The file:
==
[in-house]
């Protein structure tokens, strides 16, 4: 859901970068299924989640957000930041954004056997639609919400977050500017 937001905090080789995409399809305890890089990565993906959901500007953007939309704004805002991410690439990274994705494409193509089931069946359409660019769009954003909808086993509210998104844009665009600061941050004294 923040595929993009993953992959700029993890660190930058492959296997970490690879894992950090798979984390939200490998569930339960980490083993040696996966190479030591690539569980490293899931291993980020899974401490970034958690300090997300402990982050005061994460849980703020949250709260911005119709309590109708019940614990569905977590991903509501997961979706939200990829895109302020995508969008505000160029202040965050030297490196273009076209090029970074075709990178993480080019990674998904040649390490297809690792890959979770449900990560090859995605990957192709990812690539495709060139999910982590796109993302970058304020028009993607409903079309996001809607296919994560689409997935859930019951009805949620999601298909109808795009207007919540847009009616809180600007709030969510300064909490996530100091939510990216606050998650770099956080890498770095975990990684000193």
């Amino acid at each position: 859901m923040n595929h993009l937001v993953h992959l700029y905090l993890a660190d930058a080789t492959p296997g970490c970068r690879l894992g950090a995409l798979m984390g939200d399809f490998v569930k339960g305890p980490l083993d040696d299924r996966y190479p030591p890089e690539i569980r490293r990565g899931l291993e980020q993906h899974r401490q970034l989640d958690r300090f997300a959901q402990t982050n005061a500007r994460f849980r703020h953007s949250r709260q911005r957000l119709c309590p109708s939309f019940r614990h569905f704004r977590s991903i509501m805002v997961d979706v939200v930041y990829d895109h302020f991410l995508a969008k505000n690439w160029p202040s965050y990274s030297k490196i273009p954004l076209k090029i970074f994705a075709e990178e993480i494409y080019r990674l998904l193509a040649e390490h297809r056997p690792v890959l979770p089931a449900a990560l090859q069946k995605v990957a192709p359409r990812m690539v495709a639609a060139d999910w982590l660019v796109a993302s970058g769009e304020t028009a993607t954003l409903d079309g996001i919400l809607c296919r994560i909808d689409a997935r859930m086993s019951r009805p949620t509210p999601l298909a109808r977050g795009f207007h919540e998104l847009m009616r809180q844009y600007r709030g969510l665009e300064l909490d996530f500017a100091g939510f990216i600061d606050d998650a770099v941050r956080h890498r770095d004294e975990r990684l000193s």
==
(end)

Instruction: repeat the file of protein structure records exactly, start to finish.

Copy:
[in-house]
């Protein structure tokens, strides 16, 4: 859901970068299924989640957000930041954004056997639609919400977050500017 937001905090080789995409399809305890890089990565993906959901500007953007939309704004805002991410690439990274994705494409193509089931069946359409660019769009954003909808086993509210998104844009665009600061941050004294 923040595929993009993953992959700029993890660190930058492959296997970490690879894992950090798979984390939200490998569930339960980490083993040696996966190479030591690539569980490293899931291993980020899974401490970034958690300090997300402990982050005061994460849980703020949250709260911005119709309590109708019940614990569905977590991903509501997961979706939200990829895109302020995508969008505000160029202040965050030297490196273009076209090029970074075709990178993480080019990674998904040649390490297809690792890959979770449900990560090859995605990957192709990812690539495709060139999910982590796109993302970058304020028009993607409903079309996001809607296919994560689409997935859930019951009805949620999601298909109808795009207007919540847009009616809180600007709030969510300064909490996530100091939510990216606050998650770099956080890498770095975990990684000193």
């Amino acid at each position: 859901m923040n595929h993009l937001v993953h992959l700029y905090l993890a660190d930058a080789t492959p296997g970490c970068r690879l894992g950090a995409l798979m984390g939200d399809f490998v569930k339960g305890p980490l083993d040696d299924r996966y190479p030591p890089e690539i569980r490293r990565g899931l291993e980020q993906h899974r401490q970034l989640d958690r300090f997300a959901q402990t982050n005061a500007r994460f849980r703020h953007s949250r709260q911005r957000l119709c309590p109708s939309f019940r614990h569905f704004r977590s991903i509501m805002v997961d979706v939200v930041y990829d895109h302020f991410l995508a969008k505000n690439w160029p202040s965050y990274s030297k490196i273009p954004l076209k090029i970074f994705a075709e990178e993480i494409y080019r990674l998904l193509a040649e390490h297809r056997p690792v890959l979770p089931a449900a990560l090859q069946k995605v990957a192709p359409r990812m690539v495709a639609a060139d999910w982590l660019v796109a993302s970058g769009e304020t028009a993607t954003l409903d079309g996001i919400l809607c296919r994560i909808d689409a997935r859930m086993s019951r009805p949620t509210p999601l298909a109808r977050g795009f207007h919540e998104l847009m009616r809180q844009y600007r709030g969510l665009e300064l909490d996530f500017a100091g939510f990216i600061d606050d998650a770099v941050r956080h890498r770095d004294e975990r990684l000193s």